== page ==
I guess I was involved in music from birth. My Mother Diane was a vocalist. My Grandfather, Oscar Rabin was a popular Band Leader in the 40’s and 50’s. I remember going to the Lyceum ballroom in the Strand, London for Saturday afternoon Band rehearsals with my Dad who would deliver the musician’s wages. I must have been all of about five or six years old. Have to say I still have a thing for the big American West Coast Bands of the 50’s and 60’s. The Oscar Rabin Band was the first big band in the Country to break from strict tempo dance music to play Pop with weekly live broadcasts on the BBC and regular annual gigs at the Albert Hall, backing all the big “names of the day”.
When I got out of school I did the Chelsea Art College thing for a couple of years where I spent most of my time playing clarinet with a Trad Jazz Band. Eventually I faced the fact that I had more interest in making music than painting pictures and left College to form a Rock / Blues Band.
I figured that I would handle the vocals and Tenor Sax and look for other guys to make up the Band. A guitarist from Art School called Fred who used to play with “Dave Berry and the Cruisers” on the Sheffield club circuits was the first muso to join me. To be fair he didn’t last long. Dave Berry called him to go back to Sheffield and tour with the “Cruisers”. They eventually hit the Charts with “The Crying Game” and that (understandably) was the end of Fred! ( I never did get his surname. If you’re out there Fred, put me out my misery and let me know what it is?)
Things really got started in 1962 when I put an ad in the “Melody Maker”. I decided to hold auditions at the Wimbledon Palais in South London on a Saturday afternoon. I sat alone in this very large Ballroom (it held three thousand people) waiting for literally anybody to arrive. Of course I was in the Foyer at the main entrance to the Palais when I heard this banging on the back door of the place, which was about a thousand miles down the other end of the Ballroom. I ran like hell across the dance floor and pulled open the door just in time to see this guy, guitar case in hand, starting to walk away. The guy in question was Terry Stamp. Hell I nearly lost my Bass Player, and more importantly a friend and soul mate for the last forty-two years!
I remember one other guitarist turning up that afternoon. He was a “Hank Marvin” look-a-like, playing a pink Fender. That guy must have ruptured his hand on the tremolo arm! We busked around for a while and decided to “let him go”. That left Terry on Bass and me on Sax.
We eventually found a guitarist and drummer and managed to pass an audition that secured us a residency at the Wimbledon Palais. Cynics will say that as my Father owned the Palais we had it made but believe it or not my Dad was no pushover. He figured that as his son, my Band had to perform better than any other Band to get that Gig. The Palais became the biggest venue for Rock and Pop music in London during the 60’s. As the resident Band we got to play with just about every headlining Band in the Pop Business during the 1960’s. We also built quite a name for ourselves in the area over that period. “ Mike Rabin and the Demons” (well the name seemed good at the time) featured weekly on all the posters pasted up around South London.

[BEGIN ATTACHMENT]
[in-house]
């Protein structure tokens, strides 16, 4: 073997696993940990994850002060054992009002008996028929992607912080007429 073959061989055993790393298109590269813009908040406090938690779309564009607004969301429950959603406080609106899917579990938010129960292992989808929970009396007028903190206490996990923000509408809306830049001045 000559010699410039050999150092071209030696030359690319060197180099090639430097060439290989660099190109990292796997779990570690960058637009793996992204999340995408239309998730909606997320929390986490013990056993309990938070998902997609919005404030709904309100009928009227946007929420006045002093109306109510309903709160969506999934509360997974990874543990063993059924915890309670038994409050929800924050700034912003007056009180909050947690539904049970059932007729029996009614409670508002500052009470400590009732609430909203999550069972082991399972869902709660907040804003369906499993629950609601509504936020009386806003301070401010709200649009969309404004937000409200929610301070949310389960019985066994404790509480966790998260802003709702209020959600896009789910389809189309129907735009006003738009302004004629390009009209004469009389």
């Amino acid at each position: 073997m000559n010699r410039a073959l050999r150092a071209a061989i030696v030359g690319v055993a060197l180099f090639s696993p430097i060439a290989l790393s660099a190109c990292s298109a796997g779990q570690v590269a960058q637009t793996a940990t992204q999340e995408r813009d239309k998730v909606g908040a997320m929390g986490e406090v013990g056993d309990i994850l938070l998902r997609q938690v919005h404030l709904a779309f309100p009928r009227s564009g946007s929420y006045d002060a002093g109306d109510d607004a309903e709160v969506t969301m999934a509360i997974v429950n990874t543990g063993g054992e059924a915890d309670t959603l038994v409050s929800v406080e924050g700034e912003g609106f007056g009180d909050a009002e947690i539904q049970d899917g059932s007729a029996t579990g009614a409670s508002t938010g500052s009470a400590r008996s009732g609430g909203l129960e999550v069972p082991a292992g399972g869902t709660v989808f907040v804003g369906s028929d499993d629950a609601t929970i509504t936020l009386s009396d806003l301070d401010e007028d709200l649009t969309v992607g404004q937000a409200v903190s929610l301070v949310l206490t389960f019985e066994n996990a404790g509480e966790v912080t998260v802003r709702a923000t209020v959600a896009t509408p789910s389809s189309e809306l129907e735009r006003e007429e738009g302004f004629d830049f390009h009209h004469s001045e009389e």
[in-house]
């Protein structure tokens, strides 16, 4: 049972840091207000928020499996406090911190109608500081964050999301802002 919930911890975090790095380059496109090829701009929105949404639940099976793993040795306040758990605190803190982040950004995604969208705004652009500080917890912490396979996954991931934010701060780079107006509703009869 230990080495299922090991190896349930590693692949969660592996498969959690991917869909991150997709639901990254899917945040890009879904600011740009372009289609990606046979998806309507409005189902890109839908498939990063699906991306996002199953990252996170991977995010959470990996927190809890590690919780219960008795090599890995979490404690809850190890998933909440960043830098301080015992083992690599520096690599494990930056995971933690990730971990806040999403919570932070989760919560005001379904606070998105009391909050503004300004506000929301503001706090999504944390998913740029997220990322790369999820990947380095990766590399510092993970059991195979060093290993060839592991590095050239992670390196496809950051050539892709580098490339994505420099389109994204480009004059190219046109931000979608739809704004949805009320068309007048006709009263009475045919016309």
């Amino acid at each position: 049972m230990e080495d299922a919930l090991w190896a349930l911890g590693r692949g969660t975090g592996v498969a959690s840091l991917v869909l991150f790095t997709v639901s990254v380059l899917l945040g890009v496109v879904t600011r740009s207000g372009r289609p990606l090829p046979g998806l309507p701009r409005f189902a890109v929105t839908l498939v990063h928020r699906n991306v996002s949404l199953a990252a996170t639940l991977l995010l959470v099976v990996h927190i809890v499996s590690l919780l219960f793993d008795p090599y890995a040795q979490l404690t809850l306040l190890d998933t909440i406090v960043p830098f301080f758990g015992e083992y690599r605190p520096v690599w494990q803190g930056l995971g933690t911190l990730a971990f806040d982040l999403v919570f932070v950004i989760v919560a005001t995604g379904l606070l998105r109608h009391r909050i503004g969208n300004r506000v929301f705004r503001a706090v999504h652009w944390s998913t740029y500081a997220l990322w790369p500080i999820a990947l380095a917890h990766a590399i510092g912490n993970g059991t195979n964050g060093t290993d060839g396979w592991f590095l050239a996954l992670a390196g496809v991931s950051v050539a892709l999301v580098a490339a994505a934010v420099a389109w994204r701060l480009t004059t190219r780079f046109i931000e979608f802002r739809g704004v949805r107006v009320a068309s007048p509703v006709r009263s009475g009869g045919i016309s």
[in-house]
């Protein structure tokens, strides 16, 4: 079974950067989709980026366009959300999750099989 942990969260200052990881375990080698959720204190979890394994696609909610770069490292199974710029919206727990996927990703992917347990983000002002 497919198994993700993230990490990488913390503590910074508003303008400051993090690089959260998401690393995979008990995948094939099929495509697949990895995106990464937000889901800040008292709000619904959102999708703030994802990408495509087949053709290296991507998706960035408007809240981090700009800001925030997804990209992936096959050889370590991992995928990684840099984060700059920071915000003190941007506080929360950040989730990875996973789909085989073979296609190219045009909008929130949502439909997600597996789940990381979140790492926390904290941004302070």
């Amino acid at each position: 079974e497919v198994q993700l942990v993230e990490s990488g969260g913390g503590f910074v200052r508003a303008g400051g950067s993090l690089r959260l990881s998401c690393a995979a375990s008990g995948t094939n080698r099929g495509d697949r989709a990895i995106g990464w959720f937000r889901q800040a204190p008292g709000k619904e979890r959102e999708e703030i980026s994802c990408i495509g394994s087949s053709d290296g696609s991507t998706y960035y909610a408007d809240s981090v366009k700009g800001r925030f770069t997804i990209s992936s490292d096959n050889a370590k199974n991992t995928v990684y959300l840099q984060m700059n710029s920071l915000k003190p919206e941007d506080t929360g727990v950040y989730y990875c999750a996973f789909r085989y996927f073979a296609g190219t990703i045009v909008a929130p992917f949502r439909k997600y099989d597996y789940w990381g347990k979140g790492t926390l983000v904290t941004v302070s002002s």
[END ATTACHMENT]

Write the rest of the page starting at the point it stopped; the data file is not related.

I tried my hand at writing songs and eventually secured a Record deal with EMI on the Columbia label recording a couple of singles, “Head over Heels” which received a great plug on “Juke Box Jury” (a popular Pop Show during that period) and another song called “Leaving You”. Our Producer was a guy called Norrie Paramore (used to record Cliff Richard) and we were published through Helen Shapiro’s Publisher “Lorna Music”. We started to do a few one night stands to plug the records which occasionally took us away from the Palais. I remember us doing a thing for Radio Luxembourg alongside “Herman’s Hermits” when our drummer nearly thumped Peter Noone for messing with his drum kit, that livened things up a bit?
At that time we also played as resident Band to the “Melody Maker Beat Contest” which proved to be very popular at the time. Winning Bands would receive a load of new equipment and a recording deal. It was during this period that I pulled in a couple of extra Saxes and a Hammond Organ. (State of the art keyboard in 1965! Took a dozen men to lift it!!) We called the new band “Mike Rabin and his Music” and it allowed us to cover a much wider variety of stuff including songs by Georgie Fame and Zoot Money. We also got to back other Artists, which was great for the workload! One of the new Sax players was a talented sixteen-year-old (who was then still at School) called Stan Saltzman. He went on to become a very big name in the Jazz scene. We recorded another couple of singles for Polydor with the seven-piece Band.